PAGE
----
It's common sense that the steadier speed you drive your car, the better your fuel economy -- hence the reason why gas mileage at higher speeds is higher for almost all cars than city driving. One would think that it's impossible to dramatically improve gas mileage in the city thanks to all the traffic lights that require drivers to stop and then accelerate when the light turns green. Yet a new report by a group of researchers at Massachusetts Institute of Technology, or MIT, and Princeton University shows that gas mileage can be improved by an average of 20 percent simply by driving to avoid stopping at red lights using a smartphone-based red-light predictor.
The software program, called SignalGuru, uses the camera feature of smartphones mounted on the cars' dashboard as well as a central computer database to determine the current traffic light status and predict its future pattern. Researchers said that the cars involved in the test saved an average of 20.3 percent in fuel consumed. The system is designed to work in areas where traffic lights operate on a set schedule that doesn't change, the method used for about 96 percent of traffic light systems in the U.S.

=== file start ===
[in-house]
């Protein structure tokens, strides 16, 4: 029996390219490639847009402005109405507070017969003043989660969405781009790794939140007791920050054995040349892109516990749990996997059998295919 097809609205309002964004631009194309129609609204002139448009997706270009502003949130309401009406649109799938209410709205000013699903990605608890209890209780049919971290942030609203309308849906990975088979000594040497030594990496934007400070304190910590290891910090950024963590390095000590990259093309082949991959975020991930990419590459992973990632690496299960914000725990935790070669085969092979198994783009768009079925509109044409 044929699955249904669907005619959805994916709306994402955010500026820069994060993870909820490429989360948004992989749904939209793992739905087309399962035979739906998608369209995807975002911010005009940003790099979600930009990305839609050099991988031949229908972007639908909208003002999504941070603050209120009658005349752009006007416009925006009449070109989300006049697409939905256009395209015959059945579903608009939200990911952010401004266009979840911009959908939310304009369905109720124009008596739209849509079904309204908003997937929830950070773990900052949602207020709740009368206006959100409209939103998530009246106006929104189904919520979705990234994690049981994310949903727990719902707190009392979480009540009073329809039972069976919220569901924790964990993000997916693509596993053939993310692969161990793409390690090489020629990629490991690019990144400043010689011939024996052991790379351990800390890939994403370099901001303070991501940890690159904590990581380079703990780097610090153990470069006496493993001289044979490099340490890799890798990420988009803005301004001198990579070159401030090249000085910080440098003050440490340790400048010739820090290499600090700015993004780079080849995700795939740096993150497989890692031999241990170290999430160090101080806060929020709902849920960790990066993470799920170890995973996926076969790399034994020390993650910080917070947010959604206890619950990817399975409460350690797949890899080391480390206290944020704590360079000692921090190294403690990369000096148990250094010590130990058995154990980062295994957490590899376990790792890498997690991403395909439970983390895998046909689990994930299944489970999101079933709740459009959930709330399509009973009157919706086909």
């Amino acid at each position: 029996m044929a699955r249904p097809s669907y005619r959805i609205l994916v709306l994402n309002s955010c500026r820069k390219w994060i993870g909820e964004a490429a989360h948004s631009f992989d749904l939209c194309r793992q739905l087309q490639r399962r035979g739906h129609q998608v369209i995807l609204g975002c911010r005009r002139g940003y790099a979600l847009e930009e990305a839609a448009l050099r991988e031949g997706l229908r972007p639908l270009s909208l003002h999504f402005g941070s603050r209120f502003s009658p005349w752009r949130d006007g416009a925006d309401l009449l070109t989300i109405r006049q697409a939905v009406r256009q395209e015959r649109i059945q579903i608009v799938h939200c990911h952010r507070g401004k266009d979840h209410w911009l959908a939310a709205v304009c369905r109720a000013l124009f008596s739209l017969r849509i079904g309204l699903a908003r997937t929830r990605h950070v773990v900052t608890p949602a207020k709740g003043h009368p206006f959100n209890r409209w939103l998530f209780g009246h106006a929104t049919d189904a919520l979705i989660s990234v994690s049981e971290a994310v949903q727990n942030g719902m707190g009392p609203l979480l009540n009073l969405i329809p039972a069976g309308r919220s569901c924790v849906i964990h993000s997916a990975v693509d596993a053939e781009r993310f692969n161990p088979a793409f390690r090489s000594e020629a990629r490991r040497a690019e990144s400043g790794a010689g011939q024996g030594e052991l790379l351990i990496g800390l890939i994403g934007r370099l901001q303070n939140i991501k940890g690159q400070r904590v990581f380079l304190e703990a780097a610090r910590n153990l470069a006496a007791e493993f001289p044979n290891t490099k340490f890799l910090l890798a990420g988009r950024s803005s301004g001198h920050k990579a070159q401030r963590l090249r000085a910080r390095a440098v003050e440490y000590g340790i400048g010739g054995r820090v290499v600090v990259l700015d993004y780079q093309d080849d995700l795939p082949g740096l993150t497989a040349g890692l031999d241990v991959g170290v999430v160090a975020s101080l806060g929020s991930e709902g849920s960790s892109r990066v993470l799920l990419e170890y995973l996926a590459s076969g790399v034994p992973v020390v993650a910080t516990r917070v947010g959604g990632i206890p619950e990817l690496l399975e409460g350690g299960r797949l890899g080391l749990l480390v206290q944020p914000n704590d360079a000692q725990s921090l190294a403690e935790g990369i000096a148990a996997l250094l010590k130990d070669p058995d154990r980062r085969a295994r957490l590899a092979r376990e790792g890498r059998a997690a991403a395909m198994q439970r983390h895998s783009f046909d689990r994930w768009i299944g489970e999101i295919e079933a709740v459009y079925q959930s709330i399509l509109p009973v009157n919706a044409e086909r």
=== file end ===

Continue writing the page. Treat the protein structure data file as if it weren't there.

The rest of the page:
Researchers created the software and the study as a way to demonstrate that emissions from greenhouse gases could be greatly reduced by improving fuel economy in cars without making any design changes to the cars themselves. Researchers chose their methods due to a new trend for drivers to use their smartphones for GPS navigation in their cars and mount them to the dashboard in much the way portable GPS devices are used. While the study was simply a test to determine the technology's viability and usefulness, researchers say that a commercial version of SignalGuru could be developed for the U.S. market and could also integrate other data, such as traffic as well as parking availability and gas prices in the driver's immediate area, making it easier to determine if driving to a cheaper gas station will save you money.
Tara Baukus Mello writes the cars blog as well as the weekly Driving for Dollars column, providing both practical financial advice for consumers as well as insight into the latest developments in the automotive world. Follow her on Facebook here or on Twitter @SheDrives.